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**fusilli_jerry89****Member**- Registered: 2006-06-23
- Posts: 86

A fireman has a hose and is standing on top of a 20 m high building. His hose shoots water at 12 m/s and he wishes to hit the top of another 20 m hig building 21 m away. what angle should he aim his hose at?

I calculated that in the x direction, the velocities are both 12cosθ, the acceleration is zero, distance is 21.0 and te time is unknown. In the y direction, te initial velocity is 12sinθ and the final is -12sinθ, the acceleration is -9.8, the distance is zero, and the time is also unknown.

I then set up a system:

x: t=21/12cosθ

y: t=24sinθ/9.8

0=21/12cosθ-24sinθ/9.8

(21/12)secθ=(24/9.8)sinθ

(21/12)/(24/9.8)secθ=sinθ

sinθ/secθ=205.8/288

sinθcosθ=205.8/288

I'm stuck now...

*Last edited by fusilli_jerry89 (2006-10-23 07:52:29)*

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**luca-deltodesco****Member**- Registered: 2006-05-05
- Posts: 1,470

from what youve posted, there is no answer

because it would result in taking the inverse sine of a number round about the size of 14 which is outside its range

*Last edited by luca-deltodesco (2006-10-23 10:29:40)*

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**luca-deltodesco****Member**- Registered: 2006-05-05
- Posts: 1,470

fusilli_jerry89 wrote:

A fireman has a hose and is standing on top of a 20 m high building. His hose shoots water at 12 m/s and he wishes to hit the top of another 20 m hig building 21 m away. what angle should he aim his hose at?

I calculated that in the x direction, the velocities are both 12cosθ, the acceleration is zero, distance is 21.0 and te time is unknown. In the y direction, te initial velocity is 12sinθ and the final is -12sinθ, the acceleration is -9.8, the distance is zero, and the time is also unknown.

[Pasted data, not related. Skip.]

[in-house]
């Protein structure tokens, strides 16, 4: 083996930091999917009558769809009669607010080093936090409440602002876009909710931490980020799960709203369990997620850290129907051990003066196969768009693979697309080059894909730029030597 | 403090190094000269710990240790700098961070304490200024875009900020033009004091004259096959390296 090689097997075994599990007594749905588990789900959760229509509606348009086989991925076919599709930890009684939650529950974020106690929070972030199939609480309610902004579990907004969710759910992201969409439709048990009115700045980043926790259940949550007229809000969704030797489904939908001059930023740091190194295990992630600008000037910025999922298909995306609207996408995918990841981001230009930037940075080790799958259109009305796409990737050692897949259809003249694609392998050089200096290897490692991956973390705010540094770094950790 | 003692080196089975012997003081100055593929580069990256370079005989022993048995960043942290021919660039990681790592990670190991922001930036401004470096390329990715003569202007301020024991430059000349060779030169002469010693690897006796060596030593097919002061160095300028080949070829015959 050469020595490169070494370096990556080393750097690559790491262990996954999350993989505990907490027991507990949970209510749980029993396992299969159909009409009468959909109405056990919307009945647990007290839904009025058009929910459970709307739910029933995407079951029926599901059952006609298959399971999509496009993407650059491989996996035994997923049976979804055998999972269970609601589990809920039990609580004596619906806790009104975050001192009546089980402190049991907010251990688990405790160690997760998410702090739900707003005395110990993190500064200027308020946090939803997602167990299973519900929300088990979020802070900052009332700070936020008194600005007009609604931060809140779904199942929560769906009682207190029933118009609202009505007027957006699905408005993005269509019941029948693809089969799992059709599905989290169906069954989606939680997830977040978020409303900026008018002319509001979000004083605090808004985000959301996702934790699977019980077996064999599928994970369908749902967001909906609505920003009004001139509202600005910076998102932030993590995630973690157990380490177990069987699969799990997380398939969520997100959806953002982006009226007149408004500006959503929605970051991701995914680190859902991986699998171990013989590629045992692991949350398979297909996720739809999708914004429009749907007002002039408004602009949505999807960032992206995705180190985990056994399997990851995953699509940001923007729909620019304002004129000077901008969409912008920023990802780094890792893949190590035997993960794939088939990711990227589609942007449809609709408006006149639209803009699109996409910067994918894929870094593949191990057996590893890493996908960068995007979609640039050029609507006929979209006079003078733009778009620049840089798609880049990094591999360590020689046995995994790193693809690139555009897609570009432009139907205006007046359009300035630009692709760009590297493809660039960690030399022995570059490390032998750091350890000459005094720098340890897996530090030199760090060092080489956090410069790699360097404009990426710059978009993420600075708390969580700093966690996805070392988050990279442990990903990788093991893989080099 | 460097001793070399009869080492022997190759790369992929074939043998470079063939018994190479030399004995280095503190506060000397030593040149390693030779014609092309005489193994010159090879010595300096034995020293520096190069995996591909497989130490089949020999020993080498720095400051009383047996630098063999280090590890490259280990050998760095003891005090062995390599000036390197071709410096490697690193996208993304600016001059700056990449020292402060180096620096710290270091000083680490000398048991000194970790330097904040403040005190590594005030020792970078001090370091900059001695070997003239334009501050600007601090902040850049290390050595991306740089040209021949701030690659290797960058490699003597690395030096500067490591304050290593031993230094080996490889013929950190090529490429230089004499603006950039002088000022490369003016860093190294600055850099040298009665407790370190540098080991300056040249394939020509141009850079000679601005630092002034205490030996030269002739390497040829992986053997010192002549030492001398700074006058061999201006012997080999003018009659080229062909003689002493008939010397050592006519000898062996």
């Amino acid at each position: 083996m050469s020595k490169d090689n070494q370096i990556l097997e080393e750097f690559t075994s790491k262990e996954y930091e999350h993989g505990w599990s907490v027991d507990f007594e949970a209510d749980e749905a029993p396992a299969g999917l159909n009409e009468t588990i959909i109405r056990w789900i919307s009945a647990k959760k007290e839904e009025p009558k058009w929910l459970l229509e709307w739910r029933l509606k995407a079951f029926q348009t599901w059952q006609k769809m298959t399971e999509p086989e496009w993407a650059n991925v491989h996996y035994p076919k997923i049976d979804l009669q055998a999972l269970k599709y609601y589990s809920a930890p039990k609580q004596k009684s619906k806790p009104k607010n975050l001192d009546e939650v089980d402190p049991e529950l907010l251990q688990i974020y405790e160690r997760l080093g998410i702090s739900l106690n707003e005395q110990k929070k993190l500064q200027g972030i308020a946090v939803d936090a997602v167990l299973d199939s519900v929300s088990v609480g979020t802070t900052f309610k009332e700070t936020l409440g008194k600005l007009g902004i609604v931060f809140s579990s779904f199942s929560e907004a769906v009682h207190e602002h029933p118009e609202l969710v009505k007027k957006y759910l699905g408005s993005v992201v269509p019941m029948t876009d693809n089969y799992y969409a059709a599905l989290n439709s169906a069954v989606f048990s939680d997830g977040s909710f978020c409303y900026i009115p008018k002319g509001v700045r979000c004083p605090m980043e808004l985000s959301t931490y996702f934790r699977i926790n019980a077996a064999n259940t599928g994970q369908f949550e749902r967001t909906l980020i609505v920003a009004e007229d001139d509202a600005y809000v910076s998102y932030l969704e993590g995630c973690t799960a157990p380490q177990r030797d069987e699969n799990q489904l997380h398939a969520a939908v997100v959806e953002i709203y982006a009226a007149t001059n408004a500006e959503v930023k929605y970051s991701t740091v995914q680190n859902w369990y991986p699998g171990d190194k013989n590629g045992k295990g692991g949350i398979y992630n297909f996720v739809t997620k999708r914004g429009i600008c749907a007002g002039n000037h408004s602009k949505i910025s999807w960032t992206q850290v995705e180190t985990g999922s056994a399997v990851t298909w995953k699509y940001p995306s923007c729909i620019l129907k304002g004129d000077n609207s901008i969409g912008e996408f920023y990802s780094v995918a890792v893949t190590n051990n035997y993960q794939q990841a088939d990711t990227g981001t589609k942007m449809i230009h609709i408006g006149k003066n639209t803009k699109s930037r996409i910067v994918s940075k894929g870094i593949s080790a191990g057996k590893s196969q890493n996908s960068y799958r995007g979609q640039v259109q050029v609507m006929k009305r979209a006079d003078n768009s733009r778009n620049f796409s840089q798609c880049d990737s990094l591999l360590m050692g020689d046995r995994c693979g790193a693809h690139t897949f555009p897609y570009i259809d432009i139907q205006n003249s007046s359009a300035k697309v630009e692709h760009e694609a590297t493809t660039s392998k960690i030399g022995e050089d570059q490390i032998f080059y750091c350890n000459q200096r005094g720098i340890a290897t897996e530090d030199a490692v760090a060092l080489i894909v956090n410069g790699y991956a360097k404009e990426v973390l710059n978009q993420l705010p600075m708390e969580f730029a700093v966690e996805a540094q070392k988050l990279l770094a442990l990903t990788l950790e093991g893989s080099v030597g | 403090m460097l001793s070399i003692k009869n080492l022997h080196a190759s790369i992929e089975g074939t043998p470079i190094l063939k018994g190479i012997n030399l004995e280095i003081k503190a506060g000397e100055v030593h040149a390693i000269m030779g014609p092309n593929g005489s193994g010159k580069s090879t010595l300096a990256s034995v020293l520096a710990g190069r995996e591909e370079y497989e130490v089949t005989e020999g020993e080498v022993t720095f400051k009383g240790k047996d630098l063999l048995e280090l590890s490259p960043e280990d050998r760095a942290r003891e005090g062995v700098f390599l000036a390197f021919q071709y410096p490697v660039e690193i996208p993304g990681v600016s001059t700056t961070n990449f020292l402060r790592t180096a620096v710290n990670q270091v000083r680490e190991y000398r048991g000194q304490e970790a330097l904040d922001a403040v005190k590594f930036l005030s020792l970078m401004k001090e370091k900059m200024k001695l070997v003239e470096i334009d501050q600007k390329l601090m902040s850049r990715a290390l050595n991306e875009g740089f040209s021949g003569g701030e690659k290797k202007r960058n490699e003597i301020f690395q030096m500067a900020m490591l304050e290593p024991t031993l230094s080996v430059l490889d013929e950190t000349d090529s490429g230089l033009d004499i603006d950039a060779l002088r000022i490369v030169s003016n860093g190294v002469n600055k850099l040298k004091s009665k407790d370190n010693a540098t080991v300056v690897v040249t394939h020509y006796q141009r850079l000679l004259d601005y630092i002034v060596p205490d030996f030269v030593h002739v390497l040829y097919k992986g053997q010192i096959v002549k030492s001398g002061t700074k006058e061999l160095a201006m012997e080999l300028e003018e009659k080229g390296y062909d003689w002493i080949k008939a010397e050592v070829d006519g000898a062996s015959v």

if you take the angle to be from the x axis counter clockwise

you require that s_x = 21m. so you can calculate t for theta by

then you also require that for this value of theta, s_y will be 0, since buildings are at same height, i.e.

but again, its outside of the range?

anyone tell me where im going wrong?

*Last edited by luca-deltodesco (2006-10-23 10:39:24)*

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**mathsyperson****Moderator**- Registered: 2005-06-22
- Posts: 4,900

You're not going wrong, it's just that the hose is too weak. The optimum angle of projection is 45° (when the start and finish are at the same height), and that has a range of v²/g, where v is the initial velocity of the projection and v is the gravitational force.

So in this situation, the maximum range of the water from the hose would be 144/9.8, which is around 14.7m, falling considerably short of the 21m target.

Why did the vector cross the road?

It wanted to be normal.

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**luca-deltodesco****Member**- Registered: 2006-05-05
- Posts: 1,470

mathsyperson wrote:

You're not going wrong, it's just that the hose is too weak.

good, because i went over that twice, and i was getting worried.

The Beginning Of All Things To End.

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